Good afternoon Ladies and Gentlemen, I’m Jeremy Wong, and I am very pleased to be here this afternoon to share with you on how Risk Analysis can be conducted for BCM.
First, a quick introduction. I am currently the Senior Vice President of GMH Continuity Architects. GMH is a consulting firm focusing on Business Continuity Management, Disaster Recovery and Crisis Management. Our core business is to help organisations plan and execute their business continuity plans, and I am happy to say that so far we have been very successful in doing just that. We have implemented BCP for organisations, not only in Singapore, but also around the region, in Malaysia, Brunei, Thailand and Philippines. As part of our consulting approach, we help equip clients with the knowledge and skills to continue the BC programme even after we leave. That is why we partner with BCM Institute on education and certification programmes.
Before the break, Dr Goh presented you with a short but concise description of each phase in the BCM Planning Methodology. In the short time we have together this afternoon, I would like to focus on just one particular phase of the BCM Lifecycle – what many of you know as Risk Analysis or Risk Assessment. At this point, we are concerned with gathering and analysing information, and not into drawing up BC plans yet. That comes later in the recovery strategy and plan development phases.In Risk Analysis and Review, we examine the external environment for threats that can negatively impact the organisation. We then look for cost-effective ways to mitigate the risks posed by those threats.
To simplify, we can breakdown the risk analysis and review process into 5 stages– Identify, Analyse, Evaluate, Treat, and Implement & Monitor. Let’s look at each of these stages...
First, Identify. Before anything can be done about the risks, we first must be able to identify – the assets we have that we want to protect, and the potentials threats that could severely affect those assets.
Examples of organisational assets would be facilities, people, data, software, applications and equipment. The outcome is an inventory list of assets.In addition to physical assets, the list may also contain intangible assets like reputation, business relationships.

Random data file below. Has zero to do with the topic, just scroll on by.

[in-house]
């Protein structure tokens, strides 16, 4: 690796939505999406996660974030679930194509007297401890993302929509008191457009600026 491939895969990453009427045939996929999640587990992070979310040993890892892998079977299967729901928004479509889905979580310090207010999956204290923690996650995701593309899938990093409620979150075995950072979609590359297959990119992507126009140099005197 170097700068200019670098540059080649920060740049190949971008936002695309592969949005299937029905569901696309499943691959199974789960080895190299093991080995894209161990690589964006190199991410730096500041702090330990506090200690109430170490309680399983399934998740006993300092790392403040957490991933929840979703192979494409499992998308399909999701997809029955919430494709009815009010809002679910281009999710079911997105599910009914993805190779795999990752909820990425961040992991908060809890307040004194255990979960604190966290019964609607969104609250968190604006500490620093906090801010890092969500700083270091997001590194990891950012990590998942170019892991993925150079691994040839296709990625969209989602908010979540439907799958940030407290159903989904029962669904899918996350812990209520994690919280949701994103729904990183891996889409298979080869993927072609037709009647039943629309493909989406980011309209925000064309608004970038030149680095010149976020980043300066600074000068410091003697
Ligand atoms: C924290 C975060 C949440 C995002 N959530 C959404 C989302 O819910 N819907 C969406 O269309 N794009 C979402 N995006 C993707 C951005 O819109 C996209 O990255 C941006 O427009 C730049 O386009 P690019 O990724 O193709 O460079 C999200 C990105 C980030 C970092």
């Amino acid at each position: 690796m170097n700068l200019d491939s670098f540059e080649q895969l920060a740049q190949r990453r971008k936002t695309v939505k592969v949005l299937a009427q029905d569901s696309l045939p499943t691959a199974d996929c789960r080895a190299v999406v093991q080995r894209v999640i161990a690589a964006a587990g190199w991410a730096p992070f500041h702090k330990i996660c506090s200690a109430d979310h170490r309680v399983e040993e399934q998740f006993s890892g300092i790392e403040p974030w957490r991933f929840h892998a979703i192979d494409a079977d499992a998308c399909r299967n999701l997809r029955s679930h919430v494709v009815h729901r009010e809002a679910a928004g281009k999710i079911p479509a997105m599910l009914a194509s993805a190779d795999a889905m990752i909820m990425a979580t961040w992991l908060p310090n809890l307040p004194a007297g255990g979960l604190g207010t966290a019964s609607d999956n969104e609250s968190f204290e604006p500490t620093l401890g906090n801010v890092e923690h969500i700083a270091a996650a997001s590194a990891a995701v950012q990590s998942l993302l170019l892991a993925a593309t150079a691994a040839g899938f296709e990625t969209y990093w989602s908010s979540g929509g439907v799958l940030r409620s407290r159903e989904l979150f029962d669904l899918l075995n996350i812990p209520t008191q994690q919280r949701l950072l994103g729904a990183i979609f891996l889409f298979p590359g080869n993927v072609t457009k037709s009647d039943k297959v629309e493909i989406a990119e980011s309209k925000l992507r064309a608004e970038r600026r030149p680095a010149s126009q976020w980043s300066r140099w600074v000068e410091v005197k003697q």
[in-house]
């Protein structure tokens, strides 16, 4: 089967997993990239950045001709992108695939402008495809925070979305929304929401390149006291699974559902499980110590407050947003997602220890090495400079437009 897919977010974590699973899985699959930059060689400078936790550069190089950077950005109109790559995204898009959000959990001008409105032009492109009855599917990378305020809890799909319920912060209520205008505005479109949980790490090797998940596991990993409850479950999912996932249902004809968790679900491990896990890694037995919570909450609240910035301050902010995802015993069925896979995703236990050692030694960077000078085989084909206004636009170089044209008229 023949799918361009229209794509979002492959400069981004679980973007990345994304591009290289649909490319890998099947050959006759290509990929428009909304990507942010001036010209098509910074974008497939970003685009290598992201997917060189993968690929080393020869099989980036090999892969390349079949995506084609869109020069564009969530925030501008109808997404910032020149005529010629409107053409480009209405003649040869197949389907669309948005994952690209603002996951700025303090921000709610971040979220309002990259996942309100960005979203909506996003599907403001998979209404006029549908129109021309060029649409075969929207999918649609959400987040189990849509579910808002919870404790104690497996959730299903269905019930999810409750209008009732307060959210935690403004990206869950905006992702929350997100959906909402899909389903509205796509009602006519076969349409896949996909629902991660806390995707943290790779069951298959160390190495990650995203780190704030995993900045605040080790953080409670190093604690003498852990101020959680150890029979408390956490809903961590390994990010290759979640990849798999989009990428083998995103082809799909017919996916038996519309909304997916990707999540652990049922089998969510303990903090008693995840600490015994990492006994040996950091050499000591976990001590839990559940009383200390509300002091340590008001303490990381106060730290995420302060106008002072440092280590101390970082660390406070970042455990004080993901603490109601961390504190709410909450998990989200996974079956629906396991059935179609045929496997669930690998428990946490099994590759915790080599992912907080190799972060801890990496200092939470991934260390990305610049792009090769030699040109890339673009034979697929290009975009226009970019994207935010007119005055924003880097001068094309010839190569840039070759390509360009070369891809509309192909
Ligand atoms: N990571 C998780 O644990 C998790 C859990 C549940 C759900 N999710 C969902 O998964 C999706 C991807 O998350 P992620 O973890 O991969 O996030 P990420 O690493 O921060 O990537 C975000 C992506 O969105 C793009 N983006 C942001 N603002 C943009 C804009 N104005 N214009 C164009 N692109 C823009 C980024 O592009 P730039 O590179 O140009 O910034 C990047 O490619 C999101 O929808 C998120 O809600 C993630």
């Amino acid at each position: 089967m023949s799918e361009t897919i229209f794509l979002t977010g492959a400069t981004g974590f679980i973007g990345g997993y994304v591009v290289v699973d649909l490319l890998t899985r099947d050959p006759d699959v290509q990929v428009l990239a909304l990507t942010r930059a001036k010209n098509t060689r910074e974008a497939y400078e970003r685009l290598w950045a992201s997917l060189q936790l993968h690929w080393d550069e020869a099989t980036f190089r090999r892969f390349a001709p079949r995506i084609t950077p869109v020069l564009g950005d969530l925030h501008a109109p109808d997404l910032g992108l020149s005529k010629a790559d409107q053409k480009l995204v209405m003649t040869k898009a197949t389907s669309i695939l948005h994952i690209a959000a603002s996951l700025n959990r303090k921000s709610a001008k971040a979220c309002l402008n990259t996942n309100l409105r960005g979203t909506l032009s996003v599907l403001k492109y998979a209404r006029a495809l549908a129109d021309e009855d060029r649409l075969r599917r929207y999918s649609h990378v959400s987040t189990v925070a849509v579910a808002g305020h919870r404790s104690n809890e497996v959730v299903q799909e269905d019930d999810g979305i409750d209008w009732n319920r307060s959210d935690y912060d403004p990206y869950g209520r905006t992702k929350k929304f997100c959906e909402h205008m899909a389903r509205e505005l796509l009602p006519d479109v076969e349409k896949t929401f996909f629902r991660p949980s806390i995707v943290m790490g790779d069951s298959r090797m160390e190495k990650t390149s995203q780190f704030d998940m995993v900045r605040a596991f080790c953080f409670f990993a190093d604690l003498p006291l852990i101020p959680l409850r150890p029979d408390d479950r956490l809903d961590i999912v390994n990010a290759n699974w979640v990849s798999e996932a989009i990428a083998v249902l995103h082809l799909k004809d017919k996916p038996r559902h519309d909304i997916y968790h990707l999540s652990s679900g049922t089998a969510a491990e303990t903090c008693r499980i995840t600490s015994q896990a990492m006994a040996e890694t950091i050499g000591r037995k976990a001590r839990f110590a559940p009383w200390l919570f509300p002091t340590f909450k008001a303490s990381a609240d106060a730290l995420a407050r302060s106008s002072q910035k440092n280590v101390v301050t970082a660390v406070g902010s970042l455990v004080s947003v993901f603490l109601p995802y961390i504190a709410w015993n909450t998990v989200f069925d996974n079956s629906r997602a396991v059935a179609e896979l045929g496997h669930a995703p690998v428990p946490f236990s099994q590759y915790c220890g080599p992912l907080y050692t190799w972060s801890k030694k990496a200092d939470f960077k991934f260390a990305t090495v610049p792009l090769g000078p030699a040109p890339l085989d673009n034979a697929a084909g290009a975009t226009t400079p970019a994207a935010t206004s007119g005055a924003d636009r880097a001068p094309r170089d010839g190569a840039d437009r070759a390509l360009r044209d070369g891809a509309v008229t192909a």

We will also need to identify the various threats that might affect our organisations. Here I have listed down 4 categories of threats that you might want to consider. For Natural Threats we have typhoons, floods, earthquakes and pandemics. One of these threats could cause major problems, a combination could be quite devastating. If you recall, in Indonesia last year we had a volcanic eruption and earthquake occuring very close to each other, and that caused huge problems for Indonesia. Natural Threat is a threat resulting from the effect of nature that may cause a disruptive impact to an organization. Man-made Threats are threats resulting from human interventions.
Business and Information Technology related threats may overlap with “man-made” threats.Information Technology related threats, specifically relate to the failure in IT and infrastructure components.And there could also combinations of threats from 2 or more categories. For example, most of you will remember the Icelandic vulcanic eruption in March last year. Iceland is right across the globe, but because of ash clouds halted hundreds of flights, the effects were felt even in Singapore. Supply chains were disrupted and businesses from many parts of the world were affected.There are many ways you can carry out threat identification. They are : through “walkaround observation”, checklists, research into historical records, brainstorming. At the threat identification stage, you would have narrowed the list down to about 10-15 threats that are most relevant to the organisation.Audits or physical inspections.Accident / Incident reports.Brainstorming.Decision trees.History.Interview / focus groups.Personal or organisational experience.Scenario analysis.Strengths, weaknesses, opportunities and threats (SWOT) analysis.Survey or questionnaires.The purpose of this stage is so that the project team is able to narrow down the list of threats to the relevant handful that is more manageable.